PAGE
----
Since there seems to be so much confusion in this area, a few thoughts on conservation seem in order. Here are a few key points as I see them.
Habitat preservation is essential. Send the Nature Conservancy some money. They simply buy up critical habitat, while most of the other conservation organizations do not put the money where it does the most good.
Organisms always have and will continue to colonize new habitats, adapting to them over time. Some are successful while others go extinct, but in general things adapt to new circumstances; it's the way the world works.
New colonizers--be they plant or animal--generally build to high populations in a new environment, but will eventually settle into normal levels. This occurs as the system adapts; it's the way the world works.
Organisms reproduce in large numbers and the excess is utilized by other members of the system. This excess capacity can be harvested for human use safely and forever as long as you pay attention to population levels, birth rates, death rates etc. Here in Michigan, hunters annually harvest large numbers of deer and cars get a bunch more, yet still their population is at near record levels. Removing animals for human use has not harmed the population. Annual increase more than makes up for what is removed; it's the way the world works.
Collecting small amounts of seed from stable populations will not harm that population. Birds and insects and rodents do this all the time. Think about it-- gardeners plant the seed not eat it, which actually results in an increase of the base population; it's the way the world works.
Collecting reasonable numbers of plants from a stable population will not cause harm either. Although more care needs to be taken not to cut deeply into its reproductive base, there is always attrition from grazing and natural losses due to fire and other natural causes. Things do re-appear from seed stored in the soils natural seed bank, however a selective harvest approach is much more ecologically sound than wholesale clear cutting. Digging a plant or two and moving it to your garden from a thriving non-endangered population harms nothing; it's the way the world works.
Propagation of plants or animals under controlled conditions with the exclusion of predation can produce far more offspring than would result under natural circumstances; it's the way the world works.
It is better to work with organisms before they become endangered when there is still good genetic diversity to incorporate into the breeding program. Waiting until you have a handful of live California Condors left is a mistake. However successful you are, there is still a genetic bottleneck; it's the way the world works.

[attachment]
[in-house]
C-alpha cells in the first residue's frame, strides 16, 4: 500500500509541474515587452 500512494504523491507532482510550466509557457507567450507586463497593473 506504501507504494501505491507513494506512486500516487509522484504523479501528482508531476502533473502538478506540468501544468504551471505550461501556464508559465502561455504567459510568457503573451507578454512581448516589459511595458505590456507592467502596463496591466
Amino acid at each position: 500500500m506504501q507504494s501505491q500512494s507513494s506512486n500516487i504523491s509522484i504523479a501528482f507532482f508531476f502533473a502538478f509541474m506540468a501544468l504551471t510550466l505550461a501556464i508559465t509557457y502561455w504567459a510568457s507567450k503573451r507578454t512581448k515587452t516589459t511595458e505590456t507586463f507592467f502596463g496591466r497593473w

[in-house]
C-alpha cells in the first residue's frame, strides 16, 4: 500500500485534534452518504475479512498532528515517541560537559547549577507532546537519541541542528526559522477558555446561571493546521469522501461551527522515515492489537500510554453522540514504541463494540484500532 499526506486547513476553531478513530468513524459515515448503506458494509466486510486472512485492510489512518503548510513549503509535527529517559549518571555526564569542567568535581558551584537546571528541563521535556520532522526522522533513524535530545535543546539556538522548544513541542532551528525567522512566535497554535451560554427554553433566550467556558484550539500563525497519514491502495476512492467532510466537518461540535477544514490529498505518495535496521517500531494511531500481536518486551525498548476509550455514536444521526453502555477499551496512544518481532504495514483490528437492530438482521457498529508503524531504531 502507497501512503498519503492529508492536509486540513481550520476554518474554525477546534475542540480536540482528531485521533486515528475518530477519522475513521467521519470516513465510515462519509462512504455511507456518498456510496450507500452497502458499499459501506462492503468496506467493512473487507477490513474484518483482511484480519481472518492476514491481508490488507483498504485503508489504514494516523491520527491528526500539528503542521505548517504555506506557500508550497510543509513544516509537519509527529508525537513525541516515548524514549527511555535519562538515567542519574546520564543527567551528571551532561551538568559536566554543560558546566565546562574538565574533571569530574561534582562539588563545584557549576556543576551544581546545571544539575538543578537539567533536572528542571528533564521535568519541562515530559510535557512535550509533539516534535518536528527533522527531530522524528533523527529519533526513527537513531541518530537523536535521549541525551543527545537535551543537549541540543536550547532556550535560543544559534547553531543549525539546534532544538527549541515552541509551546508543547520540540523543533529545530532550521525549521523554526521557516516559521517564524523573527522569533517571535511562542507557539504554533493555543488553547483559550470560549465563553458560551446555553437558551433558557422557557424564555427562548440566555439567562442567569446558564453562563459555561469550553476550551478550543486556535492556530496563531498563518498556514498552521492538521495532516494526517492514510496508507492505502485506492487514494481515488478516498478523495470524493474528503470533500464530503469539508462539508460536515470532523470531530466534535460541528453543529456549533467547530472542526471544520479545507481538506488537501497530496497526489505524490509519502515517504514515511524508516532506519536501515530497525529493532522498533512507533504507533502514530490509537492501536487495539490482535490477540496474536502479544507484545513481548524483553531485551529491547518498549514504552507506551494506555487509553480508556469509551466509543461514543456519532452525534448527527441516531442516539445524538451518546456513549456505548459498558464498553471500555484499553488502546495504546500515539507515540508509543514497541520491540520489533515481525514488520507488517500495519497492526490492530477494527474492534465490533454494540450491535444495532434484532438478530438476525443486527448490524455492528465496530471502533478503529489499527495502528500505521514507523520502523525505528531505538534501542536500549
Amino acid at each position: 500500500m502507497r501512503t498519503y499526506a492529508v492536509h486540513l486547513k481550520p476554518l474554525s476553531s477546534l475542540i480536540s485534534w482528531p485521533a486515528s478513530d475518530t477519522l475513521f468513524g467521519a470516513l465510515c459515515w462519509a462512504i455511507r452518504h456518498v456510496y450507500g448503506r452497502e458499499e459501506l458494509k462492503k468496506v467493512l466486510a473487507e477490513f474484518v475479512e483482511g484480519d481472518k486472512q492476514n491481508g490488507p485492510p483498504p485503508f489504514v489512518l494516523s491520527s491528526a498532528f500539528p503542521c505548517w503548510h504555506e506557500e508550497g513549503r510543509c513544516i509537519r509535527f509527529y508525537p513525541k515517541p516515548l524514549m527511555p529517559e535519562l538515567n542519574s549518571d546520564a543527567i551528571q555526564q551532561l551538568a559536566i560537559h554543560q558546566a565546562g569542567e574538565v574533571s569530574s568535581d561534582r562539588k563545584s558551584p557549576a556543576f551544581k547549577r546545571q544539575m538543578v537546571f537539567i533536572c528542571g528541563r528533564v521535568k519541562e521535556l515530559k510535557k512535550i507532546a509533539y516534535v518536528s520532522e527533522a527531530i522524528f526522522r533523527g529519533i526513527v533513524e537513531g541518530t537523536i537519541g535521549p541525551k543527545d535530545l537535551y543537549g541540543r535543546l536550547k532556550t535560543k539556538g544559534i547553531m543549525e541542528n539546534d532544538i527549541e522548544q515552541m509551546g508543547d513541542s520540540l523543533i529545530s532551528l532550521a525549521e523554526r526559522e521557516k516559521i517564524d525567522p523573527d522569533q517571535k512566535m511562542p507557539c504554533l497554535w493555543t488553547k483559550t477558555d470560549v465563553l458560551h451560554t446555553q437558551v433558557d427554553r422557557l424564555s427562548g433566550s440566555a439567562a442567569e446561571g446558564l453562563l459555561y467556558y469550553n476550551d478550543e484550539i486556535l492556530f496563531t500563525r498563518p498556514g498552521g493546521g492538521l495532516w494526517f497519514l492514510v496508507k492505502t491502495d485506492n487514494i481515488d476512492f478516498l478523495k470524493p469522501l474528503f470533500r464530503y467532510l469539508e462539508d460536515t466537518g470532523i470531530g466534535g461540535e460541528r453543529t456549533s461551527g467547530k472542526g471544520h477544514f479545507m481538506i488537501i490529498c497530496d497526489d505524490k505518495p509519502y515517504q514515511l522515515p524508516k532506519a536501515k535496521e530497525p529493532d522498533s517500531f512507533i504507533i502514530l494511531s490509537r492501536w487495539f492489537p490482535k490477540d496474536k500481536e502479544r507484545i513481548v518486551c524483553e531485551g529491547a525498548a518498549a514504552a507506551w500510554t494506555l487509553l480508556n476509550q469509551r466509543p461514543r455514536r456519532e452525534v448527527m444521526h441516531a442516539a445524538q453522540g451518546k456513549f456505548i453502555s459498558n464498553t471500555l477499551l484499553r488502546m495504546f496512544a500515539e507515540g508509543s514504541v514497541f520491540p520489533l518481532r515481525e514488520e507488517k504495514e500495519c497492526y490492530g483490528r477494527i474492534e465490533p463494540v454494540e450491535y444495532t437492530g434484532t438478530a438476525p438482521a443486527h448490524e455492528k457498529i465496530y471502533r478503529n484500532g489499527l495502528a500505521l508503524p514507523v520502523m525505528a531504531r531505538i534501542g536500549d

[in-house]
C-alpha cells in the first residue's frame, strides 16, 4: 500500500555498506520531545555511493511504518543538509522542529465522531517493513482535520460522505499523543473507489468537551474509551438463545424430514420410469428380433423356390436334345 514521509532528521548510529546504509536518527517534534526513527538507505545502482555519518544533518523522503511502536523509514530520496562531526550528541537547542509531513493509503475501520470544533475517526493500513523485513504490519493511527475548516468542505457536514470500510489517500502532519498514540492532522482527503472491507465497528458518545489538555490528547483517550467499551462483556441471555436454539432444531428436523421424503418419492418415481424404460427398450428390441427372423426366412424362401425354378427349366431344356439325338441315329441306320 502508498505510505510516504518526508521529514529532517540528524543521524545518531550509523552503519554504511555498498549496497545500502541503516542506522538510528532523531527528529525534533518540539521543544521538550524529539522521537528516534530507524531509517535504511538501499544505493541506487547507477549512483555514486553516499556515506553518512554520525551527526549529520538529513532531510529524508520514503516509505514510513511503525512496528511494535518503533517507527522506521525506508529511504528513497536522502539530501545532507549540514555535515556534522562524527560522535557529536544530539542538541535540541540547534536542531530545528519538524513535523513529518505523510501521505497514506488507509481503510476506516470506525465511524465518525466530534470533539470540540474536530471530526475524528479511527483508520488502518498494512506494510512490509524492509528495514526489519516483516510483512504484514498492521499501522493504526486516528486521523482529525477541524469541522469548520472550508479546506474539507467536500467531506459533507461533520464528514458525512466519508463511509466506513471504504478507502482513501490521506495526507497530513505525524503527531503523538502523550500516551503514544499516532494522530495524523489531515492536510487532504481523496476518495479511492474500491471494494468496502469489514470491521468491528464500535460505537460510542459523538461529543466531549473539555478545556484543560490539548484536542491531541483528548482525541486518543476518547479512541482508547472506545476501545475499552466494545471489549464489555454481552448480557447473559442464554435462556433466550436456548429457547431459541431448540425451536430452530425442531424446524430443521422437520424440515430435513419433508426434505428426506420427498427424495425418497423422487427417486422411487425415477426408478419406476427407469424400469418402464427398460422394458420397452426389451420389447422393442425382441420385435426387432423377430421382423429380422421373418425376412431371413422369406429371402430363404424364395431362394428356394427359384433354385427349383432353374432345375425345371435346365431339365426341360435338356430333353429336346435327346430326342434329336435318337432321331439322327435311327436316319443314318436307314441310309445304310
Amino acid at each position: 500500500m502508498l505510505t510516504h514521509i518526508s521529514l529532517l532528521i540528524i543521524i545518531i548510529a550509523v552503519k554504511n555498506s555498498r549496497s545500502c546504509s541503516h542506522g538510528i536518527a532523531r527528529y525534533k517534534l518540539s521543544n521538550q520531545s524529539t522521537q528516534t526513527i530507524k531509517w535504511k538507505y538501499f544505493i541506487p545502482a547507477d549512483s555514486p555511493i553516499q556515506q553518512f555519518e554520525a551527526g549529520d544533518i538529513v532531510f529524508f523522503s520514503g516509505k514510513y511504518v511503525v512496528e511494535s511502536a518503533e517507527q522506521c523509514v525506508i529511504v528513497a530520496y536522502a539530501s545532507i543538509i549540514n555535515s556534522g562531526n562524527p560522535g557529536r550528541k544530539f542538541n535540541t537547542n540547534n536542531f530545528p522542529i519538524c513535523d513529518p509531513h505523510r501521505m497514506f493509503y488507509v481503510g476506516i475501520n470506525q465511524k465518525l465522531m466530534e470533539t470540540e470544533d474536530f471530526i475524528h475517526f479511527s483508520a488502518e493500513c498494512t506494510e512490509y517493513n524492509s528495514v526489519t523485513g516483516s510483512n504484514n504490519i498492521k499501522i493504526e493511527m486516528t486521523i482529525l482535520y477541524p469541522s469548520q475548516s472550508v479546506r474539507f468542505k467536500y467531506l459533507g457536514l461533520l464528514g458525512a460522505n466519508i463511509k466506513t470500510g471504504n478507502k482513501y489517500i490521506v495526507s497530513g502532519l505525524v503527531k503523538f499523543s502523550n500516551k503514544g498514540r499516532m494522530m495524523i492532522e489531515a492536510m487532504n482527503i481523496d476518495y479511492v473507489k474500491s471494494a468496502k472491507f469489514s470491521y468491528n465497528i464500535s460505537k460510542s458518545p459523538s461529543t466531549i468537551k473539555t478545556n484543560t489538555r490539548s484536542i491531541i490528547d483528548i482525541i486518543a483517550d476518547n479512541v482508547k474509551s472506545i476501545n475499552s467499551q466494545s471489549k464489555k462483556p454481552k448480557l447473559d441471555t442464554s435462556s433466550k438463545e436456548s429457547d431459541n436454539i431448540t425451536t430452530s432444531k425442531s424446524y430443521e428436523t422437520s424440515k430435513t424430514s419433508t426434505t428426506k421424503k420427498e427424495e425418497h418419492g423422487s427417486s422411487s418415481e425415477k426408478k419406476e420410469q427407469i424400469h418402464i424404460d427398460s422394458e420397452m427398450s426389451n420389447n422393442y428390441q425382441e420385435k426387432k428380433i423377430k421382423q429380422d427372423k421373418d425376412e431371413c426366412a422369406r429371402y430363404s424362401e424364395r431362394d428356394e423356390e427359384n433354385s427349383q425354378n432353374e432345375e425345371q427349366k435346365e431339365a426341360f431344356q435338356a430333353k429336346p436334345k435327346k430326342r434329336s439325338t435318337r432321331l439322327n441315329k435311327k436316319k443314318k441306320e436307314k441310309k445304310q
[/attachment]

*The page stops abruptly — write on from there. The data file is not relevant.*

If you want to save stuff in third world countries establish backup populations elsewhere. Most of these countries will slash, burn, and develop at the expense of biodiversity. (Loss of biodiversity represents a threat orders of magnitude greater then a few weeds.) We did the same to the United States; it's the way the world works.
C.I.T.E.S. and the Rio craziness does not help matters; it makes things worse. Encourage legislation that promotes captive propagation. Put more faith in the public sector than governments. Zoos and Botanical Gardens can and should be part of the solution but their arrogant attitude that only they are qualified to do these sorts of things should stop. Look at tropical fish and reptiles. I daresay there are a great many more animals produced by private individuals than by Zoos and Public Aquaria. So what if they are driven by money. This is a good thing; it's the way the world works.
High populations of introduced species (the weed problem) will work itself out over time. This happens either by things adapting to eat the newfound resource or by the process of succession. Most weeds are early succession colonizers that will be crowded out naturally and they serve a very important purpose. They prevent soil erosion and limit the spread of deserts due to human disturbance. Climax vegetation weeds are rather rare and do represent a fundamental change but not necessarily for the worse. Human planners need to adopt a view that encompasses more of a geological time scale and not overreact due to short-term thinking. Look at the fuss people raise about introductions to volcanic islands. If they would stop and think for a moment they would realize that everything there rafted from somewhere else and most of them went through a weed phase before reaching stable population levels. New introductions will do exactly the same thing; it's the way the world works.